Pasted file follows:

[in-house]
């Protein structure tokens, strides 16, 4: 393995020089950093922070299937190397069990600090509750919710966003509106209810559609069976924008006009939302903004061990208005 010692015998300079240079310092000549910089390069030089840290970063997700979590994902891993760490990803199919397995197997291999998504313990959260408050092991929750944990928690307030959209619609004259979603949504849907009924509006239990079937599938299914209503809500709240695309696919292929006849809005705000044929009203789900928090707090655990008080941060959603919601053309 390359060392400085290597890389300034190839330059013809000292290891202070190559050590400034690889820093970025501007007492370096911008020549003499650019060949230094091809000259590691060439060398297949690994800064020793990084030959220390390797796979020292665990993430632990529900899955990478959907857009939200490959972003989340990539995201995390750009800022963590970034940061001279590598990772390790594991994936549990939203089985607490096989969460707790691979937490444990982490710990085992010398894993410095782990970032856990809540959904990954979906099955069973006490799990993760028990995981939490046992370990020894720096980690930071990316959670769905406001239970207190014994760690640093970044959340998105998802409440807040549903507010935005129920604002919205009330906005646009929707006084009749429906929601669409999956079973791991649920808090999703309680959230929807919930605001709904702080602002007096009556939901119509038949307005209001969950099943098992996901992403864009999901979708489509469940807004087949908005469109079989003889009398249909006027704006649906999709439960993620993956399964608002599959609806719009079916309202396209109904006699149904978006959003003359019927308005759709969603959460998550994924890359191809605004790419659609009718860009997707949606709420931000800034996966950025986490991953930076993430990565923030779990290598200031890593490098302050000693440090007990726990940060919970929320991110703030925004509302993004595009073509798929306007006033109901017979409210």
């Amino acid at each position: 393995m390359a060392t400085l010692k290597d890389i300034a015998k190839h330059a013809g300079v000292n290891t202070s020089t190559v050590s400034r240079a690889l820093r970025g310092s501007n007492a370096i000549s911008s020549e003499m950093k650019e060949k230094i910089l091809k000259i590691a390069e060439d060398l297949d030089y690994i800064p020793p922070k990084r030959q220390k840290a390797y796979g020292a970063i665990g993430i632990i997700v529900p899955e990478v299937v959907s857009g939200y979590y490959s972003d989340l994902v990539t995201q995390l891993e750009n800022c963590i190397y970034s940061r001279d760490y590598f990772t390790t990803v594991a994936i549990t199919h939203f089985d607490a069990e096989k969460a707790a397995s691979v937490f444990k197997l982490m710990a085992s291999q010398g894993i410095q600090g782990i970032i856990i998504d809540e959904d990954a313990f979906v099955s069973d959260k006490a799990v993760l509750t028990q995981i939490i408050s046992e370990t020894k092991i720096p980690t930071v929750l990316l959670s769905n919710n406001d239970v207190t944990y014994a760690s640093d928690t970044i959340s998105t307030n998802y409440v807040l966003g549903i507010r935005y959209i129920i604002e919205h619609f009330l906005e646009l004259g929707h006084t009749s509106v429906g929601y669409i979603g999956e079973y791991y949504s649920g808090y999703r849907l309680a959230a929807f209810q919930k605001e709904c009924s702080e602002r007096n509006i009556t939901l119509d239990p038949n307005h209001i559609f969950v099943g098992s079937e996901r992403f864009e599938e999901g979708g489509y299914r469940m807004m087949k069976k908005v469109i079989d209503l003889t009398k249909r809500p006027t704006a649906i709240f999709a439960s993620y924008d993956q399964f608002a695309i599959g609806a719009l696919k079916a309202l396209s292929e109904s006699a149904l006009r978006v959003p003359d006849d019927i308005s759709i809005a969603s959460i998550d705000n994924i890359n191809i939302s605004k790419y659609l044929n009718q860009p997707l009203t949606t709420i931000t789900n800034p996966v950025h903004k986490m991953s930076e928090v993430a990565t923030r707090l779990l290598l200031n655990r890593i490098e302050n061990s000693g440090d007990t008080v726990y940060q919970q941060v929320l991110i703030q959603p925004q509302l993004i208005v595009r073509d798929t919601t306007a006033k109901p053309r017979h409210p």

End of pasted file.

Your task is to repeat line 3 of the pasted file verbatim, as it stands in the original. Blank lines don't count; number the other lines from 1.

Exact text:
């Amino acid at each position: 393995m390359a060392t400085l010692k290597d890389i300034a015998k190839h330059a013809g300079v000292n290891t202070s020089t190559v050590s400034r240079a690889l820093r970025g310092s501007n007492a370096i000549s911008s020549e003499m950093k650019e060949k230094i910089l091809k000259i590691a390069e060439d060398l297949d030089y690994i800064p020793p922070k990084r030959q220390k840290a390797y796979g020292a970063i665990g993430i632990i997700v529900p899955e990478v299937v959907s857009g939200y979590y490959s972003d989340l994902v990539t995201q995390l891993e750009n800022c963590i190397y970034s940061r001279d760490y590598f990772t390790t990803v594991a994936i549990t199919h939203f089985d607490a069990e096989k969460a707790a397995s691979v937490f444990k197997l982490m710990a085992s291999q010398g894993i410095q600090g782990i970032i856990i998504d809540e959904d990954a313990f979906v099955s069973d959260k006490a799990v993760l509750t028990q995981i939490i408050s046992e370990t020894k092991i720096p980690t930071v929750l990316l959670s769905n919710n406001d239970v207190t944990y014994a760690s640093d928690t970044i959340s998105t307030n998802y409440v807040l966003g549903i507010r935005y959209i129920i604002e919205h619609f009330l906005e646009l004259g929707h006084t009749s509106v429906g929601y669409i979603g999956e079973y791991y949504s649920g808090y999703r849907l309680a959230a929807f209810q919930k605001e709904c009924s702080e602002r007096n509006i009556t939901l119509d239990p038949n307005h209001i559609f969950v099943g098992s079937e996901r992403f864009e599938e999901g979708g489509y299914r469940m807004m087949k069976k908005v469109i079989d209503l003889t009398k249909r809500p006027t704006a649906i709240f999709a439960s993620y924008d993956q399964f608002a695309i599959g609806a719009l696919k079916a309202l396209s292929e109904s006699a149904l006009r978006v959003p003359d006849d019927i308005s759709i809005a969603s959460i998550d705000n994924i890359n191809i939302s605004k790419y659609l044929n009718q860009p997707l009203t949606t709420i931000t789900n800034p996966v950025h903004k986490m991953s930076e928090v993430a990565t923030r707090l779990l290598l200031n655990r890593i490098e302050n061990s000693g440090d007990t008080v726990y940060q919970q941060v929320l991110i703030q959603p925004q509302l993004i208005v595009r073509d798929t919601t306007a006033k109901p053309r017979h409210p």